Doctor of Philosophy (PhD)
Modern chemical plants have distributed control systems (DCS) that handle normal operations and quality control. However, the DCS cannot compensate for fault events such as fouling or equipment failures. When faults occur, human operators must rapidly assess the situation, determine causes, and take corrective action, a challenging task further complicated by the sheer number of sensors. This information overload as well as measurement noise can hide information critical to diagnosing and fixing faults. Process monitoring algorithms can highlight key trends in data and detect faults faster, reducing or even preventing the damage that faults can cause. This research improves tools for process monitoring on different chemical processes. Previously successful monitoring methods based on statistics can fail on non-linear processes and processes with multiple operating states. To address these challenges, we develop a process monitoring technique based on multiple self-organizing maps (MSOM) and apply it in industrial case studies including a simulated plant and a batch reactor. We also use standard SOM to detect a novel event in a separation tower and produce contribution plots which help isolate the causes of the event. Another key challenge to any engineer designing a process monitoring system is that implementing most algorithms requires data organized into “normal” and “faulty”; however, data from faulty operations can be difficult to locate in databases storing months or years of operations. To assist in identifying faulty data, we apply data mining algorithms from computer science and compare how they cluster chemical process data from normal and faulty conditions. We identify several techniques which successfully duplicated normal and faulty labels from expert knowledge and introduce a process data mining software tool to make analysis simpler for practitioners. The research in this dissertation enhances chemical process monitoring tasks. MSOM-based process monitoring improves upon standard process monitoring algorithms in fault identification and diagnosis tasks. The data mining research reduces a crucial barrier to the implementation of monitoring algorithms. The enhanced monitoring introduced can help engineers develop effective and scalable process monitoring systems to improve plant safety and reduce losses from fault events.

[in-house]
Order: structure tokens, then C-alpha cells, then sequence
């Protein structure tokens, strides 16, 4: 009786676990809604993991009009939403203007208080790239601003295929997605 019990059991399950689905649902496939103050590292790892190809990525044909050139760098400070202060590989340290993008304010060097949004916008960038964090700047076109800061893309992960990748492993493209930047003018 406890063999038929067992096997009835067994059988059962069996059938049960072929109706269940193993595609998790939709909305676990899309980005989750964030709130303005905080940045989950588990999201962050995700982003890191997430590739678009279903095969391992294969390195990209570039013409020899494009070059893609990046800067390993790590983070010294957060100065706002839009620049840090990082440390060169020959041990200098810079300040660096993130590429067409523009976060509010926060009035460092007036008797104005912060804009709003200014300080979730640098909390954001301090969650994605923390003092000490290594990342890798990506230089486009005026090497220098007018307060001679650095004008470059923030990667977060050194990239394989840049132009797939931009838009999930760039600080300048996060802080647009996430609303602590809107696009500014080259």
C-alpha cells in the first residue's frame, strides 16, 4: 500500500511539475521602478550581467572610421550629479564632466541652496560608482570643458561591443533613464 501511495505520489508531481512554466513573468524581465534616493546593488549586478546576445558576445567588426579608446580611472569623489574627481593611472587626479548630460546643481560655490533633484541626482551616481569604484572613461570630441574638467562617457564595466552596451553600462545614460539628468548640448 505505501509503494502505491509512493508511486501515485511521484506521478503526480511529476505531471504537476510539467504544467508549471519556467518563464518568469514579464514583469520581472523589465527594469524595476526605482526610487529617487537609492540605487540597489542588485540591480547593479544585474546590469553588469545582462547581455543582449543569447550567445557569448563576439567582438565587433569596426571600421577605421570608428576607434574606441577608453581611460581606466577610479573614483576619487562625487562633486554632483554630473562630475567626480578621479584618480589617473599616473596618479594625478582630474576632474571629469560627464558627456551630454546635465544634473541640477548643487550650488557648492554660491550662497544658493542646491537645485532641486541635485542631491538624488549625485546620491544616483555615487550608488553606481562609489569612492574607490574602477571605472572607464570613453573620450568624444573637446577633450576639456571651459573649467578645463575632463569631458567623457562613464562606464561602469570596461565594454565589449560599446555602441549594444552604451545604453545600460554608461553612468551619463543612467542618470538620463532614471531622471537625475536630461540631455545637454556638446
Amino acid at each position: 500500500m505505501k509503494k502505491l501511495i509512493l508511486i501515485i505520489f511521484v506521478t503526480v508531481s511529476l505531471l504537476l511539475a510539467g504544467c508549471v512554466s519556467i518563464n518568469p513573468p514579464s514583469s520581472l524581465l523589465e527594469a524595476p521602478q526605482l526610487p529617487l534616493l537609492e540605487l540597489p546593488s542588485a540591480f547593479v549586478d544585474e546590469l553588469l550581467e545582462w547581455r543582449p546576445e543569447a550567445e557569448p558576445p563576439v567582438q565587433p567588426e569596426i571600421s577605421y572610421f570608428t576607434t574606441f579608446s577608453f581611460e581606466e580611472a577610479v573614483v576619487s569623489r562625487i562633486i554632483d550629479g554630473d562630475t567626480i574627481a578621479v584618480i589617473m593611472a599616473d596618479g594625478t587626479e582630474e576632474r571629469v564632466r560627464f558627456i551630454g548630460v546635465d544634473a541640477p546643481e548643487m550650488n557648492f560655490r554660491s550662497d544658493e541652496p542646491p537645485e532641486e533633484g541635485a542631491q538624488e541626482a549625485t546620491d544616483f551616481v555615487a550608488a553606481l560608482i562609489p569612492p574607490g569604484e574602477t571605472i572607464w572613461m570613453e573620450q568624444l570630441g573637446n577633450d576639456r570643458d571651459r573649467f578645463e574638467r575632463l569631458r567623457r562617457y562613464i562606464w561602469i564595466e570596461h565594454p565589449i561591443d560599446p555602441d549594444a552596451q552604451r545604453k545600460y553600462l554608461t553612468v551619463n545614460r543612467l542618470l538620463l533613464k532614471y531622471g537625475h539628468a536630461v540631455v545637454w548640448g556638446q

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Thomas, Michael Carl, "Process Monitoring and Data Mining with Chemical Process Historical Databases" (2016). LSU Doctoral Dissertations. 4480.
Available for download on Saturday, February 23, 2019